Lost amongst all of the celebration of the nation’s 237th birthday is the fact that the Battle of Gettysburg celebrated its 150th anniversary just this past week. I was in Gettysburg on its 148th anniversary and had some significant thoughts about the battle and its ramifications. (This aside from it allegedly being one of the most haunted places in the US of which my weak constitution was ever-aware… and I truly believe that my wife’s toothbrush was “taken” while we were there and not simply left behind…)
Here’s what I wrote back then…
The other day I learned an interesting fact about our founding fathers. Apparently our nation’s second and third presidents, John Adams and Thomas Jefferson, both died on July 4, 1826, the 50th anniversary of the Declaration of Independence. As we know, the Declaration of Independence was written by Jefferson and delivered to the King of England, leading to the Revolutionary War and the founding of the United States of America.
At the same time that I was learning this interesting tidbit of trivia, I was watching a television show about someone’s relative who fought in the American Civil War. And it struck me at that point that the period of time between the death of two of our founding fathers and the Civil War was a mere 35 years– the length of time that I have been alive. I still consider myself to be fairly young, so to think that only 35 years separated the founding fathers from the Civil War was staggering.
Which got me to thinking– what would Adams and Jefferson have thought about the Civil War? A war fought by Americans against Americans, brothers against brothers, fathers against sons… Our founding fathers worked and fought so hard for independence, to be a sovereign nation no longer under the rule of any other nation; so many patriots were killed, and less than 35 years after the death of two of our greatest patriots, the nation was divided in a conflict which threatened to end the union for good. How would Adams and Jefferson and Washington and Hancock and Patrick Henry and Paul Revere and Israel Bissel and Crispus Attucks have felt about the Civil War?? Wouldn’t they have been appalled by this threat to the Union they worked so hard to create? How dare these Southerners declare their independence and destroy everything they worked so hard to create! Who the heck did these people think they were?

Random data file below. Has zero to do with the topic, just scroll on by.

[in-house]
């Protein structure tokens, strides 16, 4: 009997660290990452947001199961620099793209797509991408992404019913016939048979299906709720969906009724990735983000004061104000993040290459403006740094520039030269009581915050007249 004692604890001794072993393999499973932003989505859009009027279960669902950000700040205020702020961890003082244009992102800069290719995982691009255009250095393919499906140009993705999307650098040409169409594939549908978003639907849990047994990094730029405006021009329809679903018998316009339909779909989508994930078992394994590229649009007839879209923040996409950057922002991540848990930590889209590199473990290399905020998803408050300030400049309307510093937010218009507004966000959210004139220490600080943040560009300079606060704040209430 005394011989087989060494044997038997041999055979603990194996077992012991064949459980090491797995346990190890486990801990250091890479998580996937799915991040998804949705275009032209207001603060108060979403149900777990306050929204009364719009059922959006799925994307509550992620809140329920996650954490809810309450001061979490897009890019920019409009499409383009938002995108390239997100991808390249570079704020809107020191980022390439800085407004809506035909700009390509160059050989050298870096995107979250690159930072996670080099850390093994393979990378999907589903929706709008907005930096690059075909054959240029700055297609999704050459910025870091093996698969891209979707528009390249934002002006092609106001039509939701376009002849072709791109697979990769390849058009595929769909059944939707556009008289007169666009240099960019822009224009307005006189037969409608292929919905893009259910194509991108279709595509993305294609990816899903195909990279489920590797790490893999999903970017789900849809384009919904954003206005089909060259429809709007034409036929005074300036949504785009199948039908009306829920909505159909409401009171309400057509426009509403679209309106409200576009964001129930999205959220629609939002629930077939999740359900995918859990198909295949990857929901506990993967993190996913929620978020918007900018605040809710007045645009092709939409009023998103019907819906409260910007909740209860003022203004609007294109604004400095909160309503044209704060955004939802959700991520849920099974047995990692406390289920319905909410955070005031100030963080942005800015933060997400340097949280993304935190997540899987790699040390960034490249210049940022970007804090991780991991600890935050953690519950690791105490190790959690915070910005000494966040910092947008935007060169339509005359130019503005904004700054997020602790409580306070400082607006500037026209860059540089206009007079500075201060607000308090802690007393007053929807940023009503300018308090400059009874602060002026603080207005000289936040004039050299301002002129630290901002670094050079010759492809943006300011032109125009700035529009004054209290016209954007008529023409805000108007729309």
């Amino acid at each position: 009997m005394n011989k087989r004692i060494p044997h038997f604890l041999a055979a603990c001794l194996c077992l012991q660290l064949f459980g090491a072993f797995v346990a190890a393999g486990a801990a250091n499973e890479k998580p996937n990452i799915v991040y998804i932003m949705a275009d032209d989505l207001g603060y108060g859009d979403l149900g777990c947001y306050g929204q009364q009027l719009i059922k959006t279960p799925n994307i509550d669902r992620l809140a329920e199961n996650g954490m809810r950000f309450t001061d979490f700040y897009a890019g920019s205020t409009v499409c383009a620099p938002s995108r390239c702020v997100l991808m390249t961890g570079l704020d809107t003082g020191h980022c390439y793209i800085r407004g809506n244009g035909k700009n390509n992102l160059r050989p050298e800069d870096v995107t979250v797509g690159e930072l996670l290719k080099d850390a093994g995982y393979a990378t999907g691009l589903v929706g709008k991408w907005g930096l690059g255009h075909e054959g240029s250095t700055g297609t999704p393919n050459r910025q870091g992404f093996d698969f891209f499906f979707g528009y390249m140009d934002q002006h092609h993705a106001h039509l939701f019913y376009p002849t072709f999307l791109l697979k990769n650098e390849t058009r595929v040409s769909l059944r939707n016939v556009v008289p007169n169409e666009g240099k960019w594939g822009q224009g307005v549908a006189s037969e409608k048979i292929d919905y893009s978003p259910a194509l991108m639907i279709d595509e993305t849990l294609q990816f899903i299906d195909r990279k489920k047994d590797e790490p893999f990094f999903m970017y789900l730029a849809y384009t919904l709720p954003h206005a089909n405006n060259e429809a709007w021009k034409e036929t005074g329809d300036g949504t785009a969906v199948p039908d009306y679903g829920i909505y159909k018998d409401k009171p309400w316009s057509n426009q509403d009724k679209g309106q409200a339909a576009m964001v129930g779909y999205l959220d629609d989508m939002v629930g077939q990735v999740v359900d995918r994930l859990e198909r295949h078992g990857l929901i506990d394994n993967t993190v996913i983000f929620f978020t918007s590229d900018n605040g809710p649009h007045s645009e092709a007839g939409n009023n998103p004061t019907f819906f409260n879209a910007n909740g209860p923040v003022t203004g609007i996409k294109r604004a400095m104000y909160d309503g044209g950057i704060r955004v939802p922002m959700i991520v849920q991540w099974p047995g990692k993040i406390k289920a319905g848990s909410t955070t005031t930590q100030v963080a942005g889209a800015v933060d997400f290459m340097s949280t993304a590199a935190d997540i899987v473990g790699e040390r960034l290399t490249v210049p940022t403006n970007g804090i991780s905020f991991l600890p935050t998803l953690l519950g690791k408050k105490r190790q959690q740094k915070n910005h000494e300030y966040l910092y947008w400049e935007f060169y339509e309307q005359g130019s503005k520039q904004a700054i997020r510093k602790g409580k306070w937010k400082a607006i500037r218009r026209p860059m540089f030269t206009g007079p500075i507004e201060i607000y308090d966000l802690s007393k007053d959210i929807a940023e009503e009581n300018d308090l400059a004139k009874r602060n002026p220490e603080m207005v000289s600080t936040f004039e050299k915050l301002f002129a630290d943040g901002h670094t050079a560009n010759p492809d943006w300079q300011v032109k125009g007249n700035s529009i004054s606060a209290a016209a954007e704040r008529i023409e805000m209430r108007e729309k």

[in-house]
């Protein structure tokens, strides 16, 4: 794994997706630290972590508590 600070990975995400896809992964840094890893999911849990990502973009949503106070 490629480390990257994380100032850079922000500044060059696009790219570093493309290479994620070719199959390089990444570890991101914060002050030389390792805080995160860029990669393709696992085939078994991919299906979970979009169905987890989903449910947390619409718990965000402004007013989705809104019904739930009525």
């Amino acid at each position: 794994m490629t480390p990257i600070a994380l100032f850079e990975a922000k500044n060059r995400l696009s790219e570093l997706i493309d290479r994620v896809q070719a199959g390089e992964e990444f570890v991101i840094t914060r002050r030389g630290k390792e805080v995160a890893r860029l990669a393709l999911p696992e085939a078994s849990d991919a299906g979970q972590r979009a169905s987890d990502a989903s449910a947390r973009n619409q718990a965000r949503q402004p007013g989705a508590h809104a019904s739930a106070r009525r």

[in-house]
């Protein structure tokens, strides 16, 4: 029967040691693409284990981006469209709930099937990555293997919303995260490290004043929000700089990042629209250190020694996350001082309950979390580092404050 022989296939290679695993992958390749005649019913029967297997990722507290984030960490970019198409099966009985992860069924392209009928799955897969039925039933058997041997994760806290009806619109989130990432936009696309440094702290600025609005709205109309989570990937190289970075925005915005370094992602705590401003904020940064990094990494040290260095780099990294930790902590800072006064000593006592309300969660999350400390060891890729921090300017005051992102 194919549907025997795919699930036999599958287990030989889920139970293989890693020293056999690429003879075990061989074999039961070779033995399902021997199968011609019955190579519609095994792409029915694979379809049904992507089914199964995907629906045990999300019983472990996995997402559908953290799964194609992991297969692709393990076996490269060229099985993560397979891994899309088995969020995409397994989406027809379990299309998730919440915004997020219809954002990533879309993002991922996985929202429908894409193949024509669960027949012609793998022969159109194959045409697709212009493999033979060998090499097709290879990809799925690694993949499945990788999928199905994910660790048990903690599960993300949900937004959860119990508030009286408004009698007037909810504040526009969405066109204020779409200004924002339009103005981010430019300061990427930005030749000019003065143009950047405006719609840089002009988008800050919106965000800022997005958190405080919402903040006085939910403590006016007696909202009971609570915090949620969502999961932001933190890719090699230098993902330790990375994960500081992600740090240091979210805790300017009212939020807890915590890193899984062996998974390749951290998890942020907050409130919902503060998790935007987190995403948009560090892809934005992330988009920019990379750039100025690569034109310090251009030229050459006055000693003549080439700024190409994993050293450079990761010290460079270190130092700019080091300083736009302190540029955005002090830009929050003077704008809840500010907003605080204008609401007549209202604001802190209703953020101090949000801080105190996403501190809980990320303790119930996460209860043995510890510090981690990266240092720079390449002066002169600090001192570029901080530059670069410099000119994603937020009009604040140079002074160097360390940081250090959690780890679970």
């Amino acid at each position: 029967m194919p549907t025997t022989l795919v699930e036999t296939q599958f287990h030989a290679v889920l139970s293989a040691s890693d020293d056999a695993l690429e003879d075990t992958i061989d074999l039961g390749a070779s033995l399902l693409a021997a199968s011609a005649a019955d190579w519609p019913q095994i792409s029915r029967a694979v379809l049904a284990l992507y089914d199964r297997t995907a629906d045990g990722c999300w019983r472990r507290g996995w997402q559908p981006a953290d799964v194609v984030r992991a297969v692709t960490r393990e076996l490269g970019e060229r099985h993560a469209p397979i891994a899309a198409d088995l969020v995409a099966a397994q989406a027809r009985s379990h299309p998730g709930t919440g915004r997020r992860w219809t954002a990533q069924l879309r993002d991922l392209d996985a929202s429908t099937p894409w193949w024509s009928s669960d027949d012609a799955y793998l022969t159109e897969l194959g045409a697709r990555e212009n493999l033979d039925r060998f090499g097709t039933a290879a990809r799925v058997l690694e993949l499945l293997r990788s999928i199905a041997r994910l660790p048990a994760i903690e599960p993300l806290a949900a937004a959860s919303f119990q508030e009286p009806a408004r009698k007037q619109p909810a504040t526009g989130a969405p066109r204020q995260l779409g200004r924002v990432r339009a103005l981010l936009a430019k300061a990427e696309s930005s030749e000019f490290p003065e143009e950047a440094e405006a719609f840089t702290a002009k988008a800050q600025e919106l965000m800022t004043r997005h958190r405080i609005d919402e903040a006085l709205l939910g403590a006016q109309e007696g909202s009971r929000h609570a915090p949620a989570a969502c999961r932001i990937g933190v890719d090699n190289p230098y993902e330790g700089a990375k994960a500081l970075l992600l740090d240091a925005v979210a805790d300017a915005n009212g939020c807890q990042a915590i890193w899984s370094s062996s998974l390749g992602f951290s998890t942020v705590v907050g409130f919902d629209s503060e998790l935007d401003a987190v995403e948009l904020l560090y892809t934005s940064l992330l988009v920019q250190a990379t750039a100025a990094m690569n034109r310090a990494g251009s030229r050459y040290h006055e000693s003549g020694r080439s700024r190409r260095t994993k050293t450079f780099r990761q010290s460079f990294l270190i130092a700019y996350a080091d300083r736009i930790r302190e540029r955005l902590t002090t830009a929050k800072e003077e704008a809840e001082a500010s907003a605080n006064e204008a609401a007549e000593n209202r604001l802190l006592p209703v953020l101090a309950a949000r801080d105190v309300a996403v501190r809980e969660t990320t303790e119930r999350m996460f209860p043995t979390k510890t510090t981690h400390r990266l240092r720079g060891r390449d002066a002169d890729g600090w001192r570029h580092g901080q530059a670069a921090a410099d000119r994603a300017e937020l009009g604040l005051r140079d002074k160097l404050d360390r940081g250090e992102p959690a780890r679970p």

And then it occurred to me. I deal with this every day. No, not on the level of a nation divided and the death of an ideology… but the disruption of a family’s legacy. Brother fighting against sister, father fighting against daughter, with the result being the destruction of a family’s estate. We are seeing so much these days of children who are fighting over assets; those assets that their grandparents worked so hard to create. Grandparents who struggled through the Great Depression, who are no longer around to see the object of their struggles. Just like our founding fathers who struggled to create this Union.
Now look, I can play devil’s advocate and I can argue the other side– after all, isn’t that what attorneys do? I can argue that our founding fathers would have applauded the Southerners for standing up for what they believed in and demonstrating a willingness to die for their cause. After all, isn’t that what the Patriots did? Fought for their beliefs and showed that they would die for their cause? I can see that. I can also see the same argument being raised in the matters I see every day. Wouldn’t the grandparents and ancestors approve of efforts to fight for what is right and not allow wrongs to go unpunished? Sure, I can argue that way–
But at the end of the day, would the founding fathers have approved of the Civil War if its end result was the destruction of everything they had fought so hard to create? And would the ancestors endorse litigation that threatens to deplete all of the assets that were earned with the years of hard work and exertion?
It may just be my own sensibilities, but I’ve got to think that the founding fathers would have been turning over in their graves about the Civil War. They had to have wondered what the Southerners were thinking when they seceded from the Union and thought that they could tear apart the nation. It would have felt like a slap in the face, as if all that they had worked for was stomped on and demolished. And that isn’t even taking into consideration the merits of the Civil War. Regardless of whether the impetus for the war was reasonable, was it all really worth the destruction of the nation?
Of course, there is always the flipside– that the strife between the two sides, the strife between siblings, can only be resolved through warfare. In which case, batten down the hatches and prepare for ultimate devastation, because the wounds that are caused in warfare run so deep as to span future generations. Ask the Southerners who still fly Confederate flags.